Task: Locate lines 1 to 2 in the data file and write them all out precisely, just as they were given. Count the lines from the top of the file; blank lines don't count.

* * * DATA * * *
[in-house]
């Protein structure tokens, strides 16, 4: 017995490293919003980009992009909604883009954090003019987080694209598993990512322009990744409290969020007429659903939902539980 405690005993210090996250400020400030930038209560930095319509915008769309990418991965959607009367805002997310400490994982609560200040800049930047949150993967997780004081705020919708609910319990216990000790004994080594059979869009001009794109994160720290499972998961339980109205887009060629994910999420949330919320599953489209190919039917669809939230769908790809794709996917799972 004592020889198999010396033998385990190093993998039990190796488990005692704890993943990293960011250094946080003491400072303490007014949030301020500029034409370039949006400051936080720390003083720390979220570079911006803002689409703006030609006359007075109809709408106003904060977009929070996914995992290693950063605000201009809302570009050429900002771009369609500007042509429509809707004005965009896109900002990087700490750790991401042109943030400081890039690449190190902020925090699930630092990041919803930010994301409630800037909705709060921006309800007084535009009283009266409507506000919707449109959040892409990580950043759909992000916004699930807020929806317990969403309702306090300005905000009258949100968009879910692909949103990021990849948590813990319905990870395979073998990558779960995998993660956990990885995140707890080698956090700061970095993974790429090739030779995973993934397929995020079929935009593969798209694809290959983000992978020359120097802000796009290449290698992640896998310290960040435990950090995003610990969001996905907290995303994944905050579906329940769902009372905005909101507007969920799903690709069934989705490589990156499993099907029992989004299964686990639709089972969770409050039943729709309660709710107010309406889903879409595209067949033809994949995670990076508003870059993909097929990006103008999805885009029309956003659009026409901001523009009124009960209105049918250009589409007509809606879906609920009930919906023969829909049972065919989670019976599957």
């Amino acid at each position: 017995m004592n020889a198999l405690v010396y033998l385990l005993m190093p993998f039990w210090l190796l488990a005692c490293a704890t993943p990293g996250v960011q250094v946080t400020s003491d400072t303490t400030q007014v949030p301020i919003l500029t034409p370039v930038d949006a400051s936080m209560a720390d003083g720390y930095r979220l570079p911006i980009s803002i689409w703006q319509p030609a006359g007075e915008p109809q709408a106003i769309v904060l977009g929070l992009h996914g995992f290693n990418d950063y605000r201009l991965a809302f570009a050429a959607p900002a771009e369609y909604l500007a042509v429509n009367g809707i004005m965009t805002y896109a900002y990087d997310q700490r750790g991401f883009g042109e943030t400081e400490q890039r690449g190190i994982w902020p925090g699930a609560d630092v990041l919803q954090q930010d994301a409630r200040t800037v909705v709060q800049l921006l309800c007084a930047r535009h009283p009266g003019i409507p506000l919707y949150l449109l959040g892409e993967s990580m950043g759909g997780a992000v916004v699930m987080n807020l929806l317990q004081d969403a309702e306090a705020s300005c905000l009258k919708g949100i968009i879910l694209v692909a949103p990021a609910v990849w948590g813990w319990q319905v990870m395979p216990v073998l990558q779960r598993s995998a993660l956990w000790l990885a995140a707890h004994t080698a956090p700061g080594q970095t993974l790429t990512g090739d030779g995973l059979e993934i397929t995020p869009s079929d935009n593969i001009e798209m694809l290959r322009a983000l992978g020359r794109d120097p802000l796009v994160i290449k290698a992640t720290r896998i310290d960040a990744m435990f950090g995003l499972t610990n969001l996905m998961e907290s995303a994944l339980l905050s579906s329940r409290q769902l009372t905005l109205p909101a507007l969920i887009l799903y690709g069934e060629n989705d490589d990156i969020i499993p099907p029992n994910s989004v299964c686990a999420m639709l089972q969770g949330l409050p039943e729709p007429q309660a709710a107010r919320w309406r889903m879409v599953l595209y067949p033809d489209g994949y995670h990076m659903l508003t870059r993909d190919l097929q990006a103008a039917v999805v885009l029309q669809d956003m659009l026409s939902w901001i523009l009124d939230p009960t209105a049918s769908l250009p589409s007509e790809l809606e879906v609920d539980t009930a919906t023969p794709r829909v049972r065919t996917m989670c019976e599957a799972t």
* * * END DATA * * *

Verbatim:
[in-house]
């Protein structure tokens, strides 16, 4: 017995490293919003980009992009909604883009954090003019987080694209598993990512322009990744409290969020007429659903939902539980 405690005993210090996250400020400030930038209560930095319509915008769309990418991965959607009367805002997310400490994982609560200040800049930047949150993967997780004081705020919708609910319990216990000790004994080594059979869009001009794109994160720290499972998961339980109205887009060629994910999420949330919320599953489209190919039917669809939230769908790809794709996917799972 004592020889198999010396033998385990190093993998039990190796488990005692704890993943990293960011250094946080003491400072303490007014949030301020500029034409370039949006400051936080720390003083720390979220570079911006803002689409703006030609006359007075109809709408106003904060977009929070996914995992290693950063605000201009809302570009050429900002771009369609500007042509429509809707004005965009896109900002990087700490750790991401042109943030400081890039690449190190902020925090699930630092990041919803930010994301409630800037909705709060921006309800007084535009009283009266409507506000919707449109959040892409990580950043759909992000916004699930807020929806317990969403309702306090300005905000009258949100968009879910692909949103990021990849948590813990319905990870395979073998990558779960995998993660956990990885995140707890080698956090700061970095993974790429090739030779995973993934397929995020079929935009593969798209694809290959983000992978020359120097802000796009290449290698992640896998310290960040435990950090995003610990969001996905907290995303994944905050579906329940769902009372905005909101507007969920799903690709069934989705490589990156499993099907029992989004299964686990639709089972969770409050039943729709309660709710107010309406889903879409595209067949033809994949995670990076508003870059993909097929990006103008999805885009029309956003659009026409901001523009009124009960209105049918250009589409007509809606879906609920009930919906023969829909049972065919989670019976599957």